Night on Froggy Mountain

Our scheduled hike was supposed to be on 2/22, but KG and I cancelled due to weather. KP and I came up with a rain date of 3/15, starting an hour later (5:15 p.m.) because of DST. Of course, the previous weekend and weekdays were nice weather, but Saturday night it rained, and it was cloudy on Sunday, with a 30% chance starting around 8:00.

We arrived to find chilly, windy (in the lot) weather, sometimes drizzling. Four participants were already there, and weren’t really prepared for the weather and trail conditions, but were good sports in going part way. We had seven by the time we left the trailhead, including a couple who have often been on our night hikes.

The sag pond was quiet. There was a California Newt in the trail, so I picked him up for the group to take a look, placing him back off the trail.

Newt on trail (2002)

Newt on trail (2002)


We continued on the Canyon Trail, spotting four deer, a distant Red-tailed Hawk, and a single Band-tailed Pigeon, along with yellow daffodils. Near the uphill turn, the four participants decided not to go on into dark. The rest of us continued up the trail to the “gravel pit” dinner spot.

Near the bottom of the hill where the big intersection with the nature trail is, there is a seasonal pond. On our scouting hike on 2/1, it was dry. With the recent rains, there was water making a good-size pond. It was quiet at that time (still light out), and I didn’t see any obvious signs of amphibians. We did see Peltigera lichen with its reddish fruiting bodies, and Cladonia on the trailbanks. Distant Great-horned Owls called.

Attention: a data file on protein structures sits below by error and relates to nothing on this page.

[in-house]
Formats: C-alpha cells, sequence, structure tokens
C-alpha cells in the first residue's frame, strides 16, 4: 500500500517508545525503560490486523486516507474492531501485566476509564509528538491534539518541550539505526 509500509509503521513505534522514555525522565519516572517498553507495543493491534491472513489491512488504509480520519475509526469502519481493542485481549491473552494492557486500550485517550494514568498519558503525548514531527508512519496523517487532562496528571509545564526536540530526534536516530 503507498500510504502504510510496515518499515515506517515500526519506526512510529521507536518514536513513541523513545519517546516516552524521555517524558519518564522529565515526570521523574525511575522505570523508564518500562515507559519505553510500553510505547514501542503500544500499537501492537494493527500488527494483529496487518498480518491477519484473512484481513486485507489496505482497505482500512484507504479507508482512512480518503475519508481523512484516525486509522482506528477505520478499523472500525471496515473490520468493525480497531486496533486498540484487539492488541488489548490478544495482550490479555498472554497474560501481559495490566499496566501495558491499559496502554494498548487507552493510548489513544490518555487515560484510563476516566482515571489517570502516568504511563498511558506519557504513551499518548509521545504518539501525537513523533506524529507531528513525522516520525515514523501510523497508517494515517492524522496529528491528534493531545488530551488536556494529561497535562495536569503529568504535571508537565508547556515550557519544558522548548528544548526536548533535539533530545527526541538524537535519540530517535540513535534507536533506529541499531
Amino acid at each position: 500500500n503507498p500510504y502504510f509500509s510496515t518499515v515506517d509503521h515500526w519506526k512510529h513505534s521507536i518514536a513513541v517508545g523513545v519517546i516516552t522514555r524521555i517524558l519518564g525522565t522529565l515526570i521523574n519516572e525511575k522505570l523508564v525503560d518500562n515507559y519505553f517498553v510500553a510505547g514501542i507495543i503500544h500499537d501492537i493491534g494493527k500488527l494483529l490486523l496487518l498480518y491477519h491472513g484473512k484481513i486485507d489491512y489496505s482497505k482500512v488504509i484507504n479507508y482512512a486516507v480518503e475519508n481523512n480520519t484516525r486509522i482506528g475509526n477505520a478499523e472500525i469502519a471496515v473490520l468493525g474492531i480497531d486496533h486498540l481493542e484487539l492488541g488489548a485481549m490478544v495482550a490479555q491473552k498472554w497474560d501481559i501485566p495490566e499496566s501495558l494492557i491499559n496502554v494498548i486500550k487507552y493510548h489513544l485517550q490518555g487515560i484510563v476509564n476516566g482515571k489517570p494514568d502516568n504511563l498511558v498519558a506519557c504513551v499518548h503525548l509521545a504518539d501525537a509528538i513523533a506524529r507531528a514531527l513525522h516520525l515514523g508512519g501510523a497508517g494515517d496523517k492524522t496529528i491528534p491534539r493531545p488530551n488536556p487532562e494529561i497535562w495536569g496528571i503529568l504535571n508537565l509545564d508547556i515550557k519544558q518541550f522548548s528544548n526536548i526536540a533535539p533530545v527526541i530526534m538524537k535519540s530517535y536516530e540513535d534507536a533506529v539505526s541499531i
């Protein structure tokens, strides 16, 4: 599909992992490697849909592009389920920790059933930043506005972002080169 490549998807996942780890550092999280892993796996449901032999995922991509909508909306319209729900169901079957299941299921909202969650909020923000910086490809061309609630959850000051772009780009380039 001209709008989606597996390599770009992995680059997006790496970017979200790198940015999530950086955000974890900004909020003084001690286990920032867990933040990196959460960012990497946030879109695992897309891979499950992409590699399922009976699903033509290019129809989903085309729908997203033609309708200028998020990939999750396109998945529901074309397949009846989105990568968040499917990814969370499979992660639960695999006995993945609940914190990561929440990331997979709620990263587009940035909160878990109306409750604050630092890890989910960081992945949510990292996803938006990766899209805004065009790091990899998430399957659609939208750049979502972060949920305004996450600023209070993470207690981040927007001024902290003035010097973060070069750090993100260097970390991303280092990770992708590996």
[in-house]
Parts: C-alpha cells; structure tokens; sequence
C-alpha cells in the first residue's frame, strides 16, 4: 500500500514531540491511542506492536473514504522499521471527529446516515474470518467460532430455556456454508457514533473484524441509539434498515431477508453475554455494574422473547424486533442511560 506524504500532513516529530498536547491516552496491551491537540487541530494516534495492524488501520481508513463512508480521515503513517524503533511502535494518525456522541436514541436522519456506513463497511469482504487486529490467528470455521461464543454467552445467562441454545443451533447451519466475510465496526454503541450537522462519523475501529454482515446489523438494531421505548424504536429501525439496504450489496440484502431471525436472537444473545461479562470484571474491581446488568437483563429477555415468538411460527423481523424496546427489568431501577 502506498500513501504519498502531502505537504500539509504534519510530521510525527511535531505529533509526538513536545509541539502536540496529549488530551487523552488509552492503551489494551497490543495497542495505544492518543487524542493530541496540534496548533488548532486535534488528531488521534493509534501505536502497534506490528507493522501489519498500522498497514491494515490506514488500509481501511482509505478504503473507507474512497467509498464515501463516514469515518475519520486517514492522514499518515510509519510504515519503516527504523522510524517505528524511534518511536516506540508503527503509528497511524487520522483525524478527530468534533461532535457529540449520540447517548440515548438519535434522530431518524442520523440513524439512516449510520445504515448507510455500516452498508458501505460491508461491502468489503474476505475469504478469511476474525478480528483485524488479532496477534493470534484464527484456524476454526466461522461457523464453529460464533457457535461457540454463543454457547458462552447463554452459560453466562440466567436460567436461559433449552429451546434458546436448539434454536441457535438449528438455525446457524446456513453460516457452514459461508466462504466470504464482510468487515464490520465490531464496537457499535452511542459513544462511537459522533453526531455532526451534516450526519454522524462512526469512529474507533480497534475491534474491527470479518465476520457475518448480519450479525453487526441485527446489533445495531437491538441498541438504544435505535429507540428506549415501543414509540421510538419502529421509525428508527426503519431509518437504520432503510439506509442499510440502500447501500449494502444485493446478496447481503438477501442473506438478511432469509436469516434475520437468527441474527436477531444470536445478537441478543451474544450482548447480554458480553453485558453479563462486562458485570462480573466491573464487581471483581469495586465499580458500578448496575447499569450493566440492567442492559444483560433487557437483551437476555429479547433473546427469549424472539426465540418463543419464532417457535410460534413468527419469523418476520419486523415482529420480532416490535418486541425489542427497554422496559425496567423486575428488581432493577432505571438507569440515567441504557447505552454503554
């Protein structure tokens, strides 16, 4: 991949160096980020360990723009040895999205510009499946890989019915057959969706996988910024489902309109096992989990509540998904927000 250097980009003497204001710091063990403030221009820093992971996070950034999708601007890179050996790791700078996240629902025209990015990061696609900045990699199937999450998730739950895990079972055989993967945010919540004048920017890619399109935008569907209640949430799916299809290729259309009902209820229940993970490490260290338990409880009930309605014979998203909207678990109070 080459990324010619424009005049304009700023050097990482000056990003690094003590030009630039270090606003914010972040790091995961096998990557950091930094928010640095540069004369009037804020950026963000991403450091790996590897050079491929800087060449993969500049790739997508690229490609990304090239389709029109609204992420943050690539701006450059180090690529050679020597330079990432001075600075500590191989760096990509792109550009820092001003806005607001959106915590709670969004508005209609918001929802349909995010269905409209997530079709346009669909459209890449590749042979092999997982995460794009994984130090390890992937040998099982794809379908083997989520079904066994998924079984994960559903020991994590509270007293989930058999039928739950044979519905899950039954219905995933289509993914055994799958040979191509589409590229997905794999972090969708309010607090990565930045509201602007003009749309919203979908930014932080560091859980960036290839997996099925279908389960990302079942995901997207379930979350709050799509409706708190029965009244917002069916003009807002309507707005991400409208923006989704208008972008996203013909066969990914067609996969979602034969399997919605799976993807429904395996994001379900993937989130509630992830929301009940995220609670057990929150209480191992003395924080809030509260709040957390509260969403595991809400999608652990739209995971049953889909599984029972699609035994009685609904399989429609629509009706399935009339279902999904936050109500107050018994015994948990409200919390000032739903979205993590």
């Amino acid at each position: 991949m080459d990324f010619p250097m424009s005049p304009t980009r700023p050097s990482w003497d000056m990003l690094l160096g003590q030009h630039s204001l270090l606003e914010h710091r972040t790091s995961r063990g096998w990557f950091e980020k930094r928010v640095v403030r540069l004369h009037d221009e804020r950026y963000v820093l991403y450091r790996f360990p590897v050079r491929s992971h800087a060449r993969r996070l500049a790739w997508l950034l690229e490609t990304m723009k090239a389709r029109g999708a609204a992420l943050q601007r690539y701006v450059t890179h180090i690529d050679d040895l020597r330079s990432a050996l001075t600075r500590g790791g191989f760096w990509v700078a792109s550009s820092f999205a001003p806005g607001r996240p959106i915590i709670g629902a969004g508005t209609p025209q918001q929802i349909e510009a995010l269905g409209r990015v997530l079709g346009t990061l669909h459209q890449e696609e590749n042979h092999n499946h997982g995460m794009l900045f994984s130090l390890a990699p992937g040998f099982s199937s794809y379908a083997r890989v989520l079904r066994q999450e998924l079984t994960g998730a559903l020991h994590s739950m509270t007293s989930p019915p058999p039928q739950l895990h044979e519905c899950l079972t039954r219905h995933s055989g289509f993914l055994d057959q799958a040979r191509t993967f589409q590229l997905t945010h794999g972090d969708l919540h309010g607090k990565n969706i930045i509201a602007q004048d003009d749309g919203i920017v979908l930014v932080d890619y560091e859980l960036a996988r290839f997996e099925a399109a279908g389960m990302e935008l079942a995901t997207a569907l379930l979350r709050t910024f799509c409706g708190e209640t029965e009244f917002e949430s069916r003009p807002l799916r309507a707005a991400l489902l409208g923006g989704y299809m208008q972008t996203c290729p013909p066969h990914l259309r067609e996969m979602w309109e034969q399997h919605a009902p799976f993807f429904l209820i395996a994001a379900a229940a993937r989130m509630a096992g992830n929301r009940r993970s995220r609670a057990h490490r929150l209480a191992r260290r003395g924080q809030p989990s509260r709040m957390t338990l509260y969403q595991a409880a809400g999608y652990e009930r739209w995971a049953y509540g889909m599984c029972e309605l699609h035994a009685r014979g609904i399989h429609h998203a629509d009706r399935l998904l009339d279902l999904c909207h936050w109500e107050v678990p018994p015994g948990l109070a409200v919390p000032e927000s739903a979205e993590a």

During dinner, I chose a few more amphibian “quiz” questions for the group to try. It was still pretty light by the time we finished eating (and alas, once again no NOPO for those of you in the know). But, we continued on to the hidden pond since it was a little chilly and damp out in the open.

We heard one land-type-sounding treefrog call as we approached the area. Shortly after we sat down to listen, a bird (possibly Varied Thrush) gave a sharp, somewhat complex alarm. There were a lot of newts in the pond.

Newts in amplexus (2002)

Newts in amplexus (2002)


After trying to coax the frogs to call without success, as we were readying to leave, one gave a couple of “ribbit” calls. There were a lot of newts in the pond, and I borrowed one to show the smoothness of its skin as compared to the ones we had passed on land.

We crossed paths with more than ten newts on the trails. Searching a few holes in the trailbanks and finding nobody home, we didn’t stop too much for fear of rain starting. As we passed the dinner spot on our way back, we heard a chorus of treefrogs. Where was it coming from? We found out as we neared the pond at the big intersection. The pond that was dry on 2/1 was now filled with frogs announcing their desire for mates and territories. Of course, as soon as they heard us coming (even though we were quiet and didn’t leave the trail) they shut up. They started up again after we’d gotten a good way up the hill. 2/09 Pacific Treefrog chorus at Big Dipper Ranch.

We arrived back at the lot around 9:00, lucky to not have been rained on.

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